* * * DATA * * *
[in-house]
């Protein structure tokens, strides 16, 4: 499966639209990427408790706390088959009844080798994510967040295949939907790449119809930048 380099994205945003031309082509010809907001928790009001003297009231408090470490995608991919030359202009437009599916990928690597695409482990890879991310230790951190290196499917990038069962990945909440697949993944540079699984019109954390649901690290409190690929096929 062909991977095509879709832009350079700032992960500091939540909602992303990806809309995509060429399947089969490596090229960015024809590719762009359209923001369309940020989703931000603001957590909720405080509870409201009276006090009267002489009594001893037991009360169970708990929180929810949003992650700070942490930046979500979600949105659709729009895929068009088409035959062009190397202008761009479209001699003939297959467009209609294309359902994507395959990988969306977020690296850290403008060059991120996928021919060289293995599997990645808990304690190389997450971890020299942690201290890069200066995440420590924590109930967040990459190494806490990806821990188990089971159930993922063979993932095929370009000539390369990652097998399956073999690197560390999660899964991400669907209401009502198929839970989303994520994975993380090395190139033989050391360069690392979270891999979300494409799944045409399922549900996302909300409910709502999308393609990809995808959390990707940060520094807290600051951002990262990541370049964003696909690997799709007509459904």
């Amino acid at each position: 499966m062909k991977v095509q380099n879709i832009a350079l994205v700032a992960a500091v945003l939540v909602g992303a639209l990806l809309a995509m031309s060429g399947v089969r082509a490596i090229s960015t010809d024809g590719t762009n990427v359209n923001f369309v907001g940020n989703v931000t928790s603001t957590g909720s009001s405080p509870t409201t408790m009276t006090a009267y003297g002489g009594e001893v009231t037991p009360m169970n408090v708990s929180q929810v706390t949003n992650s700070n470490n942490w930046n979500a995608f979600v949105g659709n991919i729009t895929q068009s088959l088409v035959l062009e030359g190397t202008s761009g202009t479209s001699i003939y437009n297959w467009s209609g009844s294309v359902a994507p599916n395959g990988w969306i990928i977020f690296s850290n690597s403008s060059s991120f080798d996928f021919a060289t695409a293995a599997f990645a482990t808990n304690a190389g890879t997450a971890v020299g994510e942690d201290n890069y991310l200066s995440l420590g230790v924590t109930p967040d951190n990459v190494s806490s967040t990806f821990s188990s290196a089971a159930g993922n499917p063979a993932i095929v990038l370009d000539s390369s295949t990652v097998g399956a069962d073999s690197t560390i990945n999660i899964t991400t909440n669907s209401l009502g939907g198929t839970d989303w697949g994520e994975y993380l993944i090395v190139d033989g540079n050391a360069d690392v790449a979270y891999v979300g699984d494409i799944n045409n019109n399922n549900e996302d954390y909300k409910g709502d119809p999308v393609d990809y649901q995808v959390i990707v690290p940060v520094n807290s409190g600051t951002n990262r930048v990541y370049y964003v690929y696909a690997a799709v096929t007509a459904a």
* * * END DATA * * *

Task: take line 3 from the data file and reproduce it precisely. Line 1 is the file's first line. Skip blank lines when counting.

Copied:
């Amino acid at each position: 499966m062909k991977v095509q380099n879709i832009a350079l994205v700032a992960a500091v945003l939540v909602g992303a639209l990806l809309a995509m031309s060429g399947v089969r082509a490596i090229s960015t010809d024809g590719t762009n990427v359209n923001f369309v907001g940020n989703v931000t928790s603001t957590g909720s009001s405080p509870t409201t408790m009276t006090a009267y003297g002489g009594e001893v009231t037991p009360m169970n408090v708990s929180q929810v706390t949003n992650s700070n470490n942490w930046n979500a995608f979600v949105g659709n991919i729009t895929q068009s088959l088409v035959l062009e030359g190397t202008s761009g202009t479209s001699i003939y437009n297959w467009s209609g009844s294309v359902a994507p599916n395959g990988w969306i990928i977020f690296s850290n690597s403008s060059s991120f080798d996928f021919a060289t695409a293995a599997f990645a482990t808990n304690a190389g890879t997450a971890v020299g994510e942690d201290n890069y991310l200066s995440l420590g230790v924590t109930p967040d951190n990459v190494s806490s967040t990806f821990s188990s290196a089971a159930g993922n499917p063979a993932i095929v990038l370009d000539s390369s295949t990652v097998g399956a069962d073999s690197t560390i990945n999660i899964t991400t909440n669907s209401l009502g939907g198929t839970d989303w697949g994520e994975y993380l993944i090395v190139d033989g540079n050391a360069d690392v790449a979270y891999v979300g699984d494409i799944n045409n019109n399922n549900e996302d954390y909300k409910g709502d119809p999308v393609d990809y649901q995808v959390i990707v690290p940060v520094n807290s409190g600051t951002n990262r930048v990541y370049y964003v690929y696909a690997a799709v096929t007509a459904a």